Hardly a year into the Paris Agreement, the euphoria of COP21 has been dampened by the announcement in June 2017 by the United States (the second highest emitter of greenhouse gases after China) of its intention to withdraw from the agreement. This could hasten the pace toward the 2 degrees Celsius global temperature guardrail against run away climate change with catastrophic consequences for many parts of the world, especially Africa which has contributed very little to cumulative greenhouse gas emissions concentrations in the atmosphere. However, the implementation of the Paris Agreement ushers in new opportunities for African countries to capitalize on their late-comer status and take a global lead on low-carbon climate-resilient development, building on enhanced and new partnerships at the regional (e.g. the ClimDev-Africa joint programme of the ECA, AUC and AfDB) and international (e.g. the recent G20 Africa Partnership and the Africa-EU Strategic Partnership) levels  for effective means of implementation. Given the significance of the voluntary approach to implementation of the Paris Agreement and the potential pitfalls with its implementation against a background of adverse impacts of climate change already being felt in Africa and the urgency of the UN 2030 Agenda for Sustainable Development and African Union’s Agenda 2063, it is important to understand the NDCs and their implementation in terms of:

  • Intentions - revisiting the objective of the UNFCCC vis-à-vis the objective of the Paris Agreement
  • interests – understanding and responding to the political economy of climate change and the Paris Agreement vis-à-vis Africa’s development priorities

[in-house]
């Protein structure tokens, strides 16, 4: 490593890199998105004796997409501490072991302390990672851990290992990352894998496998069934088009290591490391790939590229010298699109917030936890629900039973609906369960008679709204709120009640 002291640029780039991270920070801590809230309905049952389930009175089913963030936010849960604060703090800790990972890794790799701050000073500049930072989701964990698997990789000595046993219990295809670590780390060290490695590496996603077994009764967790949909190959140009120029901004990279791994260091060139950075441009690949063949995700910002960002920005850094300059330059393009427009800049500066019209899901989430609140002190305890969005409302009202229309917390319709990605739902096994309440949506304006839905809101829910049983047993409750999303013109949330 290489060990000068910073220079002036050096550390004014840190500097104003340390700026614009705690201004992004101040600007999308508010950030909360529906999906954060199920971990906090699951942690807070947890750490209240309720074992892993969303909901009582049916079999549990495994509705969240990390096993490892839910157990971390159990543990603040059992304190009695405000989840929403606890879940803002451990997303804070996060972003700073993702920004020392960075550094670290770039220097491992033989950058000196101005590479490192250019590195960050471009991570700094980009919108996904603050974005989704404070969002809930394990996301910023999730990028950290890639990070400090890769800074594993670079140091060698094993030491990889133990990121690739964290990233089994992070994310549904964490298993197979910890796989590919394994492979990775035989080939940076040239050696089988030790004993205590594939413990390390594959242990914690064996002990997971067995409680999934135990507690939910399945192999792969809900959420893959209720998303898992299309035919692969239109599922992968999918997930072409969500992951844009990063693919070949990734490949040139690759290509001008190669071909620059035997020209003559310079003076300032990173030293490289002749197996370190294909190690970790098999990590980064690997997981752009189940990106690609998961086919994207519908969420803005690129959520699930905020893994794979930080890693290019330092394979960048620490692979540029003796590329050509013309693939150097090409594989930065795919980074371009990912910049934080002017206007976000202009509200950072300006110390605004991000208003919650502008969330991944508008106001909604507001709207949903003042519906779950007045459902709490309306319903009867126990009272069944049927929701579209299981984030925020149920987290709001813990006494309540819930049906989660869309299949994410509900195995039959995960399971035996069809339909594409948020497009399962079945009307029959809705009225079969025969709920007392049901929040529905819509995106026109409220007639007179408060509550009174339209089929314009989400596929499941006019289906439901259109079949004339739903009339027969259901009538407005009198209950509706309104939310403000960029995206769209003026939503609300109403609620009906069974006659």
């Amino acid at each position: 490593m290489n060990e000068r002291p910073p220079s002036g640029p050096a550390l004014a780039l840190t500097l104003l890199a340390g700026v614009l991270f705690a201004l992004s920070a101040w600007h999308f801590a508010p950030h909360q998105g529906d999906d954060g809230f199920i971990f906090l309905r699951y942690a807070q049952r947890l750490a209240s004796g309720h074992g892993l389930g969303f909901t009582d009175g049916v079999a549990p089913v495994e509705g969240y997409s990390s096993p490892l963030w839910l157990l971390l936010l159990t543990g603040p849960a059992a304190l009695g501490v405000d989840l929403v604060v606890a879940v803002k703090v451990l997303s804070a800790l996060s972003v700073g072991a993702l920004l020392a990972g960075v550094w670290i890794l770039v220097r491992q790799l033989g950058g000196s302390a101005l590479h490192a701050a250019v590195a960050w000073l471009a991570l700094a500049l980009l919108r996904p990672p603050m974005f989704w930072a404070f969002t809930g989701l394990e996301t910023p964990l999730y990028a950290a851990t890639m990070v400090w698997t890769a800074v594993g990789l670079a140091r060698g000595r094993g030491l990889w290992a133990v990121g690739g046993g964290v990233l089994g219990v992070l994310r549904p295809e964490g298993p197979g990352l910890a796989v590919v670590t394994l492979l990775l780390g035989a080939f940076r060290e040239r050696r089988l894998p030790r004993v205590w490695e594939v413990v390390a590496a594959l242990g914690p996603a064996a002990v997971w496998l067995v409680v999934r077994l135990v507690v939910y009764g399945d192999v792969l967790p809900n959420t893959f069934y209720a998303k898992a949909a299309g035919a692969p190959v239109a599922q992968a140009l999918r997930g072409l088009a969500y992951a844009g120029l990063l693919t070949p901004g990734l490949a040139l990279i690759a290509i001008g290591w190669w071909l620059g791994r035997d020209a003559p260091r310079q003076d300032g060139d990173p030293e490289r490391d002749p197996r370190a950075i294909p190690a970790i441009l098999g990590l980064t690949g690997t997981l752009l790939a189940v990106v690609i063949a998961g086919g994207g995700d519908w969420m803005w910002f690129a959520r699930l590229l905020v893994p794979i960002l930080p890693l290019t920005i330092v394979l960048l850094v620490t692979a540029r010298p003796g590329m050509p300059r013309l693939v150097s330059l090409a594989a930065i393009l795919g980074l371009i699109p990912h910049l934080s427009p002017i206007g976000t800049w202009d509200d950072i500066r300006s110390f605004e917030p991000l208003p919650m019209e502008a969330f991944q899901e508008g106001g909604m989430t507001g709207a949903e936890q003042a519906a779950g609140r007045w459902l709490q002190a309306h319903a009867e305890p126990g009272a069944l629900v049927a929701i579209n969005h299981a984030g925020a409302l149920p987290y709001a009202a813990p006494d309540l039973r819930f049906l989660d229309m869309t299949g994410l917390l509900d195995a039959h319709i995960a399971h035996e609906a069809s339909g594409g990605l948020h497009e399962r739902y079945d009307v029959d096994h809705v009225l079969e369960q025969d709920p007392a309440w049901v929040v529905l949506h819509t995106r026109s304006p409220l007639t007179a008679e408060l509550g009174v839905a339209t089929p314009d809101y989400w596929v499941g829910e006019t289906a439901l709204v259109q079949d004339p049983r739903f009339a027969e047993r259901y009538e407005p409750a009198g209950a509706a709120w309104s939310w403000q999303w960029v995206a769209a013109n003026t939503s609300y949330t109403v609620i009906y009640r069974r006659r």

• Issues – assessing the limitations of the Paris Agreement and the level of ambition in NDCs, as well as ensuring coherence and alignment with national development priorities
  • Investments – market and non-market mechanisms for climate finance; the roles of state and non-state actors; evaluating the adequacy and effectiveness of climate finance under the framework of the Paris Agreement; assessing the right policy and regulatory framework for an enabling environment for innovative and multiple sources of finance and investment as well as opportunities to leapfrog the deployment of low-carbon and environmentally sound technologies for climate action and development
  • Iventories – preparedness for the global stocktake of NDCs in 2018 under the framework of the Paris Agreement, as well as assessing capacity readiness for implementation of NDCs and measuring Africa’s contribution to emissions reduction 

Objective

To critically examine the NDCs of African countries and Africa’s readiness to translate NDCs into actionable development plans and programmes, assess the effectiveness of mechanisms to provide adequate means of implementation to meet the required levels of ambition; and examine global political economy issues for the effective implementation of NDCs in support of sustainable, inclusive and climate-resilient development on the continent.

Participants

This year, CCDA is expected to attract 400-500 participants. Specific constituencies expected to attend from within and outside of Africa include researchers, academia, policy makers, parliamentarians, negotiators, development partners, intergovernmental organizations, media professionals, Multilateral Development Banks, the private sector, civil society, and youth and gender groups.

Sub-Themes

CCDA-VII will be organized into five subthemes constituting the “the 5 ‘Is’ of implementing the Paris Agreement in Africa” – Intentions, Interests, Issues, Investments and Inventory. Deliberations on each of the subthemes will be guided by the topics outlined below:

Subtheme 1: Intentions

  • 2 degrees target
  • Aggregation